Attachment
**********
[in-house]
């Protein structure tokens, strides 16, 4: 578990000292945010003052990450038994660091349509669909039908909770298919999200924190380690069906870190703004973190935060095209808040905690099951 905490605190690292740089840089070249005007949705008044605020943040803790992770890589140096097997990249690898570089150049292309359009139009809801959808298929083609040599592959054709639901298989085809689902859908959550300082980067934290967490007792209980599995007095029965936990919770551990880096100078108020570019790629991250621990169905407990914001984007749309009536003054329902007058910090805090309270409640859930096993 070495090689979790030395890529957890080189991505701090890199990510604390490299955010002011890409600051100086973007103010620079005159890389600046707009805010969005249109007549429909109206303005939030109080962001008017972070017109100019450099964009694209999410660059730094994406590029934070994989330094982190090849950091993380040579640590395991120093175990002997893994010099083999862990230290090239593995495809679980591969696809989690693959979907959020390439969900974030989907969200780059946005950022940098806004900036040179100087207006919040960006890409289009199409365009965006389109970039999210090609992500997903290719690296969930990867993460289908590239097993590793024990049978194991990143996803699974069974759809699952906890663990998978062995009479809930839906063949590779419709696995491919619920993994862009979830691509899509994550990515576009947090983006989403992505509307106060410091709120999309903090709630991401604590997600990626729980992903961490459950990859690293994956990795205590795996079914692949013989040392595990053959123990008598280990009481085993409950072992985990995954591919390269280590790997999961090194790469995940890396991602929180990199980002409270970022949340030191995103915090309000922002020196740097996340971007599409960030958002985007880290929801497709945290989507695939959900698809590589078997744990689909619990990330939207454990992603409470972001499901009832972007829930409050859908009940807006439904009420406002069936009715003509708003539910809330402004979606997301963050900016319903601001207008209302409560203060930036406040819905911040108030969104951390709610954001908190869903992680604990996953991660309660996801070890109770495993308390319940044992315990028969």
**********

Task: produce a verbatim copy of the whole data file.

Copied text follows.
[in-house]
């Protein structure tokens, strides 16, 4: 578990000292945010003052990450038994660091349509669909039908909770298919999200924190380690069906870190703004973190935060095209808040905690099951 905490605190690292740089840089070249005007949705008044605020943040803790992770890589140096097997990249690898570089150049292309359009139009809801959808298929083609040599592959054709639901298989085809689902859908959550300082980067934290967490007792209980599995007095029965936990919770551990880096100078108020570019790629991250621990169905407990914001984007749309009536003054329902007058910090805090309270409640859930096993 070495090689979790030395890529957890080189991505701090890199990510604390490299955010002011890409600051100086973007103010620079005159890389600046707009805010969005249109007549429909109206303005939030109080962001008017972070017109100019450099964009694209999410660059730094994406590029934070994989330094982190090849950091993380040579640590395991120093175990002997893994010099083999862990230290090239593995495809679980591969696809989690693959979907959020390439969900974030989907969200780059946005950022940098806004900036040179100087207006919040960006890409289009199409365009965006389109970039999210090609992500997903290719690296969930990867993460289908590239097993590793024990049978194991990143996803699974069974759809699952906890663990998978062995009479809930839906063949590779419709696995491919619920993994862009979830691509899509994550990515576009947090983006989403992505509307106060410091709120999309903090709630991401604590997600990626729980992903961490459950990859690293994956990795205590795996079914692949013989040392595990053959123990008598280990009481085993409950072992985990995954591919390269280590790997999961090194790469995940890396991602929180990199980002409270970022949340030191995103915090309000922002020196740097996340971007599409960030958002985007880290929801497709945290989507695939959900698809590589078997744990689909619990990330939207454990992603409470972001499901009832972007829930409050859908009940807006439904009420406002069936009715003509708003539910809330402004979606997301963050900016319903601001207008209302409560203060930036406040819905911040108030969104951390709610954001908190869903992680604990996953991660309660996801070890109770495993308390319940044992315990028969």